Rohingya refugees sue Facebook for more than £100bn over Myanmar hate speech

Rohingya Muslims from Myanmar prepare to leave a transit shelter. Credit: AP

Facebook is being sued by a transatlantic team of Rohingya refugees for over $150billion (around £113bn) amid claims the platform allowed hate speech against the group to spread.

The refugees - located in the UK, US and Bangladesh - argued that Facebook "amplified" abuse of their people and failed to remove inflammatory posts.

Who are the Rohingya Muslims?

In 2017, nearly 700,000 Rohingya fled to Bangladesh from Myanmar, where security forces and mobs conducted a brutal crackdown.

The UN, the UK and others described the crackdown as ethnic cleansing.

Many of the country’s majority Burmans took to social media to support the military campaign and disparage those fleeing.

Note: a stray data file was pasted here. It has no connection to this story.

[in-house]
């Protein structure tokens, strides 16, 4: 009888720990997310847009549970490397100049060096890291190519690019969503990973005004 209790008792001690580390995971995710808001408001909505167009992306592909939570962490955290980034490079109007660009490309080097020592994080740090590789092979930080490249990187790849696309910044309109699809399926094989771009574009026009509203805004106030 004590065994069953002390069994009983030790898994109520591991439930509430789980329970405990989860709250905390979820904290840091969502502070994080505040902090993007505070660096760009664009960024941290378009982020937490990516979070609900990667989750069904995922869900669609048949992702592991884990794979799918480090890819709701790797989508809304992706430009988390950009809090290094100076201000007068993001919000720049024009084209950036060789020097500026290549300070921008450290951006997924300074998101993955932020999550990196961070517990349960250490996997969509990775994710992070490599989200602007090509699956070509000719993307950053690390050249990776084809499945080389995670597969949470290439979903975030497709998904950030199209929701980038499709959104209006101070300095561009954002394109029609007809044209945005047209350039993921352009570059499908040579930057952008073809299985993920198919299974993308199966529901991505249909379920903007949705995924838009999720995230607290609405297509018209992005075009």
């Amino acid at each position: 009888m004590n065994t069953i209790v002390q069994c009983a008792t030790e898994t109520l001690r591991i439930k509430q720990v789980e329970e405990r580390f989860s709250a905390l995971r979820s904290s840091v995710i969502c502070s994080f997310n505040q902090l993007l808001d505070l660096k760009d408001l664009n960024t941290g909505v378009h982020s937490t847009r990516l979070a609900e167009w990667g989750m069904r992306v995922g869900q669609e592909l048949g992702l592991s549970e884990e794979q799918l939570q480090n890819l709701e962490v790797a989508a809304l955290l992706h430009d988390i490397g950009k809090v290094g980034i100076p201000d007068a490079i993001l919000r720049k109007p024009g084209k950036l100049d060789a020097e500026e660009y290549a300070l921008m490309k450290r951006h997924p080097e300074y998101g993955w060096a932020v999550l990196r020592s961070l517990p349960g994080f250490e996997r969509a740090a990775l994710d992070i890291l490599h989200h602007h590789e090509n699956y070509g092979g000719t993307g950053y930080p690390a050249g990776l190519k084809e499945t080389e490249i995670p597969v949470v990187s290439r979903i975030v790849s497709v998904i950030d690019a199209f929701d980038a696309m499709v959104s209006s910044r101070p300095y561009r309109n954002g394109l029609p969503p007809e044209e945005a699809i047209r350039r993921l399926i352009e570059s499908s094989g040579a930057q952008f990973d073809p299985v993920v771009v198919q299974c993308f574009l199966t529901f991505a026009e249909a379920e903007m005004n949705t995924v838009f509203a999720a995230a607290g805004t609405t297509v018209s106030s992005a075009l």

Rohingya refugees arrive on the Bangladeshi's Shah Porir Dip Island. Credit: PA

Discrimination has in recent years extended to other Muslims throughout the country, sometimes flaring into communal violence.

A letter submitted to Facebook by UK lawyers on Monday said Rohingya Muslims have been "subject to acts of serious violence, murder and/or other grave human rights abuses by Myanmar's regime and civilian extremists".

What has Facebook been accused of?

UK lawyers McCue, Jury and Partners accused Facebook of:

  • Using algorithms that amplify hate speech against the Rohingya.

  • Failing to invest sufficiently in Burmese-speaking moderators or local fact-checkers.

  • Leaving up posts and accounts that contain hate speech or incite violence towards the Rohingya people.

  • Ignoring warnings from NGOs and the media about anti-Rohingya content on the platform.

A class action complaint lodged by US lawyers said Facebook are "willing to trade the lives of the Rohingya people for better market penetration in a small country in southeast Asia".

More than 500,000 Rohingya Muslims have fled violence in Myanmar. Credit: PA

What does Facebook have to say about these claims?

Facebook has not yet responded to these specific allegations, but three years ago, the company commissioned a report that found Facebook was used to “foment division and incite offline violence” in Myanmar.

It pledged to do better and developed several tools and policies to deal with hate speech.